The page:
The Breach at the Old Inlet 3-09-13, A Clip By Michael Busch: http://t.co/tQ22soRK4G
Deborah Klingel Murphy liked this on Facebook.
when we were kids my Dad had a boat we used to dig clams with our feet go swimming and fishing in the bay Enjoyed crabbing too many fun memories
John Dirr liked this on Facebook.
Joseph D. Carmello liked this on Facebook.
Very nicely done. This breach has become–if I may anthropomorphize just a bit–something of a celebrity, and that is good. We’ve watched it since its earliest days, watched over it as it developed, argued that it should be allowed to run free. The number of people who actively care about it–who follow the news in the local and even national press, and who attend the meetings and are ready to speak out in its defense–are, in this age of increasiing apathy, surprising. And that is a good thing.
Charles Witek that was a beautiful comment. There is a new localism rising. We are all collectively starting to realize that each community will need its own sustainability plan. For those who grew up loving The Great South Bay, what has happened to it is a travesty — and entirely our own fault. We have though the means to fix this problem — we have the science. And we even have the money. How? A healthy Great South Bay means jobs — in shellfishing and fishing, tourism, and in real estate as well. A dead bay — which is what we are looking at otherwise — would be very costly to home owners with property on Fire Island and The South Shore. Marine biologists from The Nature Conservancy, from The Peconic Baykeepers, from Operation Splash!, from The Citizen’s Campaign for The Environment, along with Save The Great South Bay, have been advocating for keeping the Old Inlet open (or is it the New Inlet? Or the breach at The Old Inlet? I think the last is the most accurate). Our aim in fact is to bring awareness to this phenomenon — a breach reopens after 175 years and changes the ecology of the bay radically for the better at a time when it was most needed to happen. The bay’s nitrogenous waters are being flushed out, and clearer, more oxygenated water flowing in from the ocean.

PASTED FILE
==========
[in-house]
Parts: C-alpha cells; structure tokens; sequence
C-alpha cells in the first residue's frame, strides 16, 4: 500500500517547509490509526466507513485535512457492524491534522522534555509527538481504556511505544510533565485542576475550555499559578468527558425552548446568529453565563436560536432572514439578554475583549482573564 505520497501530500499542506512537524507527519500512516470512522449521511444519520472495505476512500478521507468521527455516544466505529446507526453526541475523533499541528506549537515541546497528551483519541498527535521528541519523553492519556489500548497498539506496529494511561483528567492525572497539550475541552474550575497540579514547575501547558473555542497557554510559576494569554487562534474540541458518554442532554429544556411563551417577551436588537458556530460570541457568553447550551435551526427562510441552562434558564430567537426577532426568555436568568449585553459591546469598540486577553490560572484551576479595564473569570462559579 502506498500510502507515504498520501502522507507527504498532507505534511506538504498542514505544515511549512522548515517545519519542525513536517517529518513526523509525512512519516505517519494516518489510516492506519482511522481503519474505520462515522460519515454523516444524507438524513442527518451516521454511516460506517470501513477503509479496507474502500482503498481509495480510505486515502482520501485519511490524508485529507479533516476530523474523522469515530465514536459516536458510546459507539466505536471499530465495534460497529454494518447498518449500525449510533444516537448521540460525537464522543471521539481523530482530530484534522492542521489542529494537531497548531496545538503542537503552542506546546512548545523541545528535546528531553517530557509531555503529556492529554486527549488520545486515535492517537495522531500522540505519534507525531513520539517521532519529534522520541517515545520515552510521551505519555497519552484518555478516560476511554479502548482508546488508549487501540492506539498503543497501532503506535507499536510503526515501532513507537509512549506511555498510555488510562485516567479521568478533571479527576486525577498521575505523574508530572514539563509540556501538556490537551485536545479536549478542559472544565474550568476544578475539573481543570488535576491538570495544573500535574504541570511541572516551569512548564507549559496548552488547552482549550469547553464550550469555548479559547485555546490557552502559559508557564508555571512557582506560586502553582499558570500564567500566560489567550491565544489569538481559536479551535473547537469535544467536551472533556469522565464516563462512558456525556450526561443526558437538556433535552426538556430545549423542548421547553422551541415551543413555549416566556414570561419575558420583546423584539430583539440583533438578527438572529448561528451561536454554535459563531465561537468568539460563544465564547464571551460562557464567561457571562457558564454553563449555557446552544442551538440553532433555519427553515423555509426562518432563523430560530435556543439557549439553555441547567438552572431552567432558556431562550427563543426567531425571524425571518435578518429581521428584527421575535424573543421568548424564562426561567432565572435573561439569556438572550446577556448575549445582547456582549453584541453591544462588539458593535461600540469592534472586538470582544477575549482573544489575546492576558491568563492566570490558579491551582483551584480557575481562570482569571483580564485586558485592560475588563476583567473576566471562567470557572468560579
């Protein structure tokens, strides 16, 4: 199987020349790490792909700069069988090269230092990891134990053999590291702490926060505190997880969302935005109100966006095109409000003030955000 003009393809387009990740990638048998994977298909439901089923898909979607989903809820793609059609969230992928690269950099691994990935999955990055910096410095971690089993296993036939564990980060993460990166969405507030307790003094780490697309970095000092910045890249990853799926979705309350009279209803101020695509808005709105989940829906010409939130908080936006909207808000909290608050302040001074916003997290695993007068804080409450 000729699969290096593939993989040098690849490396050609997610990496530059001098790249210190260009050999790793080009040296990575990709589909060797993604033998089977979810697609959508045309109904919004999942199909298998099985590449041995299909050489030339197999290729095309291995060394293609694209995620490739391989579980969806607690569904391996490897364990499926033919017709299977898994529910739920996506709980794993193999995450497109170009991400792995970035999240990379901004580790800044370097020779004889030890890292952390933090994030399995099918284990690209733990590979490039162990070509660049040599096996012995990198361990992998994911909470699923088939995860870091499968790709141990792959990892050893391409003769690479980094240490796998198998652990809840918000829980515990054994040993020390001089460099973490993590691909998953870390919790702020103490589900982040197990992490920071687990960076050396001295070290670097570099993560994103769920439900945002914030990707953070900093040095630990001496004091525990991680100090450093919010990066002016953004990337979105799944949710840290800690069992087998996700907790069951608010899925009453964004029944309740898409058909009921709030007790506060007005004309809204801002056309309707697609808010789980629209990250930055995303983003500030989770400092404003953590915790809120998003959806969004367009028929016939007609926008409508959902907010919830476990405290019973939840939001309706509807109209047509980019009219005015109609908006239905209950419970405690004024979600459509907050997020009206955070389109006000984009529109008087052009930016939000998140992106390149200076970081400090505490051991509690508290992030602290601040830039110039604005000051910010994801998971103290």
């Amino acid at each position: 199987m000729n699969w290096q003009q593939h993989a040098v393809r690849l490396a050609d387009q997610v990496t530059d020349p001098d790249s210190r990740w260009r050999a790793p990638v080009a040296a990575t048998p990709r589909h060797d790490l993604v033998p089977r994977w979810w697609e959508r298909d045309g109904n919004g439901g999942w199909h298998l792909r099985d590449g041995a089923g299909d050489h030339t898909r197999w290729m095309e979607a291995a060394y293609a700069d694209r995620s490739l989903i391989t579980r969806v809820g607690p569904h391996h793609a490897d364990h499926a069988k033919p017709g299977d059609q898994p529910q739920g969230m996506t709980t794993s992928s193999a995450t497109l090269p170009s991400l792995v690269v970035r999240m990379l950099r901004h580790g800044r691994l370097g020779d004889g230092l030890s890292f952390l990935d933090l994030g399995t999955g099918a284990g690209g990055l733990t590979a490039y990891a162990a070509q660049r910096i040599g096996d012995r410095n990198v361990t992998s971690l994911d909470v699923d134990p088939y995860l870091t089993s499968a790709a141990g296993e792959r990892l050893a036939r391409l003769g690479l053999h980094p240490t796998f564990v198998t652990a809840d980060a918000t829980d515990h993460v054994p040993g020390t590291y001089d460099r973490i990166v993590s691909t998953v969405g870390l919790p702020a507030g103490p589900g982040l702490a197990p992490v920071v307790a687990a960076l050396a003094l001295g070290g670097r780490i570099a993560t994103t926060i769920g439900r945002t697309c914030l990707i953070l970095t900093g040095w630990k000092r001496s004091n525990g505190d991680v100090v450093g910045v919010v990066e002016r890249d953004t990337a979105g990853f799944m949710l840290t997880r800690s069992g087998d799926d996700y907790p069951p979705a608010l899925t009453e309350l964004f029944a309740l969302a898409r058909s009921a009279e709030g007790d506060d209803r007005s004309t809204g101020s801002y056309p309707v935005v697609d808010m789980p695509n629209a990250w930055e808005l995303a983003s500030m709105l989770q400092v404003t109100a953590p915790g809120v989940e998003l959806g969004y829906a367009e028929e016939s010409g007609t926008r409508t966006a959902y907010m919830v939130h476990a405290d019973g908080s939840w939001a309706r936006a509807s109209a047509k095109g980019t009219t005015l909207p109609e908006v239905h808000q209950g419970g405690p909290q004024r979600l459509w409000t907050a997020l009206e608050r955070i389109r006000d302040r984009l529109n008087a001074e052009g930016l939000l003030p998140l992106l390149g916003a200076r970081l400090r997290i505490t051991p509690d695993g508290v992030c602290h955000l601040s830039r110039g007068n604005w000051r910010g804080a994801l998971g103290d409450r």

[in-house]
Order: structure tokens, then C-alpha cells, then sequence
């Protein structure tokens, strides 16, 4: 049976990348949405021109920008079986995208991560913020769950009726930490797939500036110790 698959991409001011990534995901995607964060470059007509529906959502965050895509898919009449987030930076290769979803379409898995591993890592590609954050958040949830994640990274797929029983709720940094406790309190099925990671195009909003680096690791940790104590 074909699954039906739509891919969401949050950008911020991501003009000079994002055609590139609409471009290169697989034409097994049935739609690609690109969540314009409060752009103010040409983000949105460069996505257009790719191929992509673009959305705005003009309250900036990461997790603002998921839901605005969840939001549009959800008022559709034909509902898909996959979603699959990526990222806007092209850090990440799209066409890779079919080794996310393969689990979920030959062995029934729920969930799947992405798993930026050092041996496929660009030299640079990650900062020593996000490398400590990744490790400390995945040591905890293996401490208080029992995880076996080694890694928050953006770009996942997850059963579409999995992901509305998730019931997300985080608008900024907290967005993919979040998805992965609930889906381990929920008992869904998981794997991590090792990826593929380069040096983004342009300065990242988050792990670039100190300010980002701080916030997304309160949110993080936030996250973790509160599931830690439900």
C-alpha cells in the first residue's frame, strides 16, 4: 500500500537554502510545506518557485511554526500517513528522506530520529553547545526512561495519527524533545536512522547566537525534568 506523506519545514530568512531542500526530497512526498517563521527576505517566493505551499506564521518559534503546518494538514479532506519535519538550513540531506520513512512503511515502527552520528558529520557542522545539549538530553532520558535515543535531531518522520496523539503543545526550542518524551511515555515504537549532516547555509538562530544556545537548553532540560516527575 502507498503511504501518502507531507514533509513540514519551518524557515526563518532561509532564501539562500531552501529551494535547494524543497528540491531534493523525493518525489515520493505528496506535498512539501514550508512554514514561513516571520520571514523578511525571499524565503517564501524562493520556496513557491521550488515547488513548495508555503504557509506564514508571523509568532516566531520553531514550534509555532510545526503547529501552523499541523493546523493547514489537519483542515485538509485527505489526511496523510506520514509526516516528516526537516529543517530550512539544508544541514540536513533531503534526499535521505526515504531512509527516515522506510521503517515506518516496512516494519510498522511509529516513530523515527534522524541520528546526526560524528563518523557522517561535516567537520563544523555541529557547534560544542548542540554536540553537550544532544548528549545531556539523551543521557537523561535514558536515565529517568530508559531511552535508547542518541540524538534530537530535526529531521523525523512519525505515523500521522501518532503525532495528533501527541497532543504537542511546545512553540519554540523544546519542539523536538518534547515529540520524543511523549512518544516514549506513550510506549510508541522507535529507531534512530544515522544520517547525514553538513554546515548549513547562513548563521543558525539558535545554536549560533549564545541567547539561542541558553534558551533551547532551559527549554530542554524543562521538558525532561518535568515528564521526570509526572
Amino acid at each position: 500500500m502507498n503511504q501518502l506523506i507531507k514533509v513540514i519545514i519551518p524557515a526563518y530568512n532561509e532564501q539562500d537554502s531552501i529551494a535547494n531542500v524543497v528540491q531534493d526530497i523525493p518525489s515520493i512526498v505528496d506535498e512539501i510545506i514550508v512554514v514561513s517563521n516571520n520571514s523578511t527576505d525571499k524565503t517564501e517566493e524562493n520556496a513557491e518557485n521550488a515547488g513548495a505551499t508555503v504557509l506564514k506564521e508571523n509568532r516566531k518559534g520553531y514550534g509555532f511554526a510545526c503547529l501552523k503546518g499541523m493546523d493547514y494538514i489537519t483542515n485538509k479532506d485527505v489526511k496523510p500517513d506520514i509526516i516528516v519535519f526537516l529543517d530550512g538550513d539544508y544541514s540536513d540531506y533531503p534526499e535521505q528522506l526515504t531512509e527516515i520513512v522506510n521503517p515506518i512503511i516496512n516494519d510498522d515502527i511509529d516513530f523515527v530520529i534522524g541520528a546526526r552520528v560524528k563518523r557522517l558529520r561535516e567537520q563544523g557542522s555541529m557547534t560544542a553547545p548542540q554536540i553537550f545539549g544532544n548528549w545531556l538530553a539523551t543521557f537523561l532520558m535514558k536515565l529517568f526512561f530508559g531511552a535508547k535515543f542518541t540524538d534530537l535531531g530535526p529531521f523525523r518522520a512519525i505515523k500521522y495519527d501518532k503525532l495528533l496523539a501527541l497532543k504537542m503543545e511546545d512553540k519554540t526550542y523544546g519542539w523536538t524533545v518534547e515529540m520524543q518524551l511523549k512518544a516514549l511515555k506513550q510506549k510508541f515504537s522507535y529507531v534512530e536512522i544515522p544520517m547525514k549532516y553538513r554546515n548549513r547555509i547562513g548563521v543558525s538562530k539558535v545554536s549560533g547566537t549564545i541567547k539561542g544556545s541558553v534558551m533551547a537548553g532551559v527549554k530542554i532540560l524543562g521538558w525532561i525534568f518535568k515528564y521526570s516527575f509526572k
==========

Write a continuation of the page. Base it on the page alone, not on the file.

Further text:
This ecosystem around the breach at The Old Inlet will continue to evolve. Seals have been spotted, and where there are seals, there are fish. Will we be catching fluke in the eastern bay for the first time in who knows? Now that the winter storms are behind use, will the breach at The Old Inlet start to shoal? Will marshes start to spring up on the bay side? Will the Lesser Plover be nesting now on the island/sandbars within the inlet? We are perhaps witnessing the rebirth of a bay. Nature began the process. Now we must nurture the bay back to health.
Is so good
Cathy Finamore liked this on Facebook.
Bindi Valliappan liked this on Facebook.
Charles Witek liked this on Facebook.
Elena DeMurias liked this on Facebook.
James R Cush Jr. liked this on Facebook.
Joe Arabia liked this on Facebook.
Save The Great South Bay liked this on Facebook.
Comments are closed.